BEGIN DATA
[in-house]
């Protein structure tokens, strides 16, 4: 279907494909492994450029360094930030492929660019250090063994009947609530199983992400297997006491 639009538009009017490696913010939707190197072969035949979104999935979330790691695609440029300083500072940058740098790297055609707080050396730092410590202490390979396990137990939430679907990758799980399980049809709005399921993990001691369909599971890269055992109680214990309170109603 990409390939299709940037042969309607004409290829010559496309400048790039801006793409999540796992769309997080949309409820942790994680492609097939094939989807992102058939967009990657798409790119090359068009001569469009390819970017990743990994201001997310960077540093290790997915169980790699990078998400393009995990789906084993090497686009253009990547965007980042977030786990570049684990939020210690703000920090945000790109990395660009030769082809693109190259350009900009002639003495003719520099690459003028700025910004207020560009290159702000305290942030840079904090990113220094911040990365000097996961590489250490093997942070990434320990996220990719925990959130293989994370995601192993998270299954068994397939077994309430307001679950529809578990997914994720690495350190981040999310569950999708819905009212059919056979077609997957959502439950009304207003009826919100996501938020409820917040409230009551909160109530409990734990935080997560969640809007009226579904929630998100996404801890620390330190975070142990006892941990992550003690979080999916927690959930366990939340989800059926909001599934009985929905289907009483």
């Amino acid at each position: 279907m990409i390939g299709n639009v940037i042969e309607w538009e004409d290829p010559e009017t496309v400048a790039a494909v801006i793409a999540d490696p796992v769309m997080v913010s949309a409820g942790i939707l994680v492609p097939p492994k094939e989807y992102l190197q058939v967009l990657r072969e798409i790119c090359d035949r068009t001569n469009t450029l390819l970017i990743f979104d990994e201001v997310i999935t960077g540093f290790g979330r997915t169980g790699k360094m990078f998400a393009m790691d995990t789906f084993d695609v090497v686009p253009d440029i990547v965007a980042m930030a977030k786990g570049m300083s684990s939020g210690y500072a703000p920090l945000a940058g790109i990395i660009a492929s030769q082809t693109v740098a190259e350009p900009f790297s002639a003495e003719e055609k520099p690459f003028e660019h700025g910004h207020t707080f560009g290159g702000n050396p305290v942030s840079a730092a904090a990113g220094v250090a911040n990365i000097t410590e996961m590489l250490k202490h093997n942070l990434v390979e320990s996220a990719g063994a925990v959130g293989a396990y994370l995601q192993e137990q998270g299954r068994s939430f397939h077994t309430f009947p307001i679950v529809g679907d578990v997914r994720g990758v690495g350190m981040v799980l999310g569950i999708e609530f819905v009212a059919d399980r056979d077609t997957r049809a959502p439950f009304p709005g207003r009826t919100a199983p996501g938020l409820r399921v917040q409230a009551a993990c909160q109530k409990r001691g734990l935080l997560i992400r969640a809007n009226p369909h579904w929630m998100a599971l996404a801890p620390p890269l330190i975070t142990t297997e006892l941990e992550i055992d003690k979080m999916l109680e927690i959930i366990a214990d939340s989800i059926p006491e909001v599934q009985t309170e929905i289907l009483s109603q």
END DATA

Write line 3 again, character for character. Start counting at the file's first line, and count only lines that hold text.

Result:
């Amino acid at each position: 279907m990409i390939g299709n639009v940037i042969e309607w538009e004409d290829p010559e009017t496309v400048a790039a494909v801006i793409a999540d490696p796992v769309m997080v913010s949309a409820g942790i939707l994680v492609p097939p492994k094939e989807y992102l190197q058939v967009l990657r072969e798409i790119c090359d035949r068009t001569n469009t450029l390819l970017i990743f979104d990994e201001v997310i999935t960077g540093f290790g979330r997915t169980g790699k360094m990078f998400a393009m790691d995990t789906f084993d695609v090497v686009p253009d440029i990547v965007a980042m930030a977030k786990g570049m300083s684990s939020g210690y500072a703000p920090l945000a940058g790109i990395i660009a492929s030769q082809t693109v740098a190259e350009p900009f790297s002639a003495e003719e055609k520099p690459f003028e660019h700025g910004h207020t707080f560009g290159g702000n050396p305290v942030s840079a730092a904090a990113g220094v250090a911040n990365i000097t410590e996961m590489l250490k202490h093997n942070l990434v390979e320990s996220a990719g063994a925990v959130g293989a396990y994370l995601q192993e137990q998270g299954r068994s939430f397939h077994t309430f009947p307001i679950v529809g679907d578990v997914r994720g990758v690495g350190m981040v799980l999310g569950i999708e609530f819905v009212a059919d399980r056979d077609t997957r049809a959502p439950f009304p709005g207003r009826t919100a199983p996501g938020l409820r399921v917040q409230a009551a993990c909160q109530k409990r001691g734990l935080l997560i992400r969640a809007n009226p369909h579904w929630m998100a599971l996404a801890p620390p890269l330190i975070t142990t297997e006892l941990e992550i055992d003690k979080m999916l109680e927690i959930i366990a214990d939340s989800i059926p006491e909001v599934q009985t309170e929905i289907l009483s109603q």